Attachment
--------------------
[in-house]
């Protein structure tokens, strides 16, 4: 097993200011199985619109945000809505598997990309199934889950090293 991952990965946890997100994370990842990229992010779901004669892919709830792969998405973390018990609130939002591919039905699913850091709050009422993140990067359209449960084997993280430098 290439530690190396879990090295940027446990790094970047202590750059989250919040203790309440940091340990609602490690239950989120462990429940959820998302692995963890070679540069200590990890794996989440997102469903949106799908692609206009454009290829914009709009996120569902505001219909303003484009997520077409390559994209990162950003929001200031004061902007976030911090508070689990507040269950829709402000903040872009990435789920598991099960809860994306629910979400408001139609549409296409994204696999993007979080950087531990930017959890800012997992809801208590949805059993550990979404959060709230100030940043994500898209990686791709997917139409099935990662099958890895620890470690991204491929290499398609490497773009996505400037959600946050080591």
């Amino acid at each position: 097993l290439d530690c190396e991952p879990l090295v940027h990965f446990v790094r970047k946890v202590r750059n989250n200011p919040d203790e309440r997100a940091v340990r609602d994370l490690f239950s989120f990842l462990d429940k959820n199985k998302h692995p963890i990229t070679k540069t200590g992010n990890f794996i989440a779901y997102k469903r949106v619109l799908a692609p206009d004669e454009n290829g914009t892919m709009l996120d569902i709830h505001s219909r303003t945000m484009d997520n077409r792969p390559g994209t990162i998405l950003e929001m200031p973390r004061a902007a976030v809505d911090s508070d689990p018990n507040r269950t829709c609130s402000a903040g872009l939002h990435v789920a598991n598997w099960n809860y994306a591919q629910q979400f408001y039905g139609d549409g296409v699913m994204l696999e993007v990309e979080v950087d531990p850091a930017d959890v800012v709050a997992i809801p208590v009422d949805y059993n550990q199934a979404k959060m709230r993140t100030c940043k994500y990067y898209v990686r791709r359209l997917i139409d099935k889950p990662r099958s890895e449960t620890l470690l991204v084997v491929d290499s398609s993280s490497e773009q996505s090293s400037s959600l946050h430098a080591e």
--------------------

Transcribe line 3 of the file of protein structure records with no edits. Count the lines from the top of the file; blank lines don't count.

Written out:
């Amino acid at each position: 097993l290439d530690c190396e991952p879990l090295v940027h990965f446990v790094r970047k946890v202590r750059n989250n200011p919040d203790e309440r997100a940091v340990r609602d994370l490690f239950s989120f990842l462990d429940k959820n199985k998302h692995p963890i990229t070679k540069t200590g992010n990890f794996i989440a779901y997102k469903r949106v619109l799908a692609p206009d004669e454009n290829g914009t892919m709009l996120d569902i709830h505001s219909r303003t945000m484009d997520n077409r792969p390559g994209t990162i998405l950003e929001m200031p973390r004061a902007a976030v809505d911090s508070d689990p018990n507040r269950t829709c609130s402000a903040g872009l939002h990435v789920a598991n598997w099960n809860y994306a591919q629910q979400f408001y039905g139609d549409g296409v699913m994204l696999e993007v990309e979080v950087d531990p850091a930017d959890v800012v709050a997992i809801p208590v009422d949805y059993n550990q199934a979404k959060m709230r993140t100030c940043k994500y990067y898209v990686r791709r359209l997917i139409d099935k889950p990662r099958s890895e449960t620890l470690l991204v084997v491929d290499s398609s993280s490497e773009q996505s090293s400037s959600l946050h430098a080591e």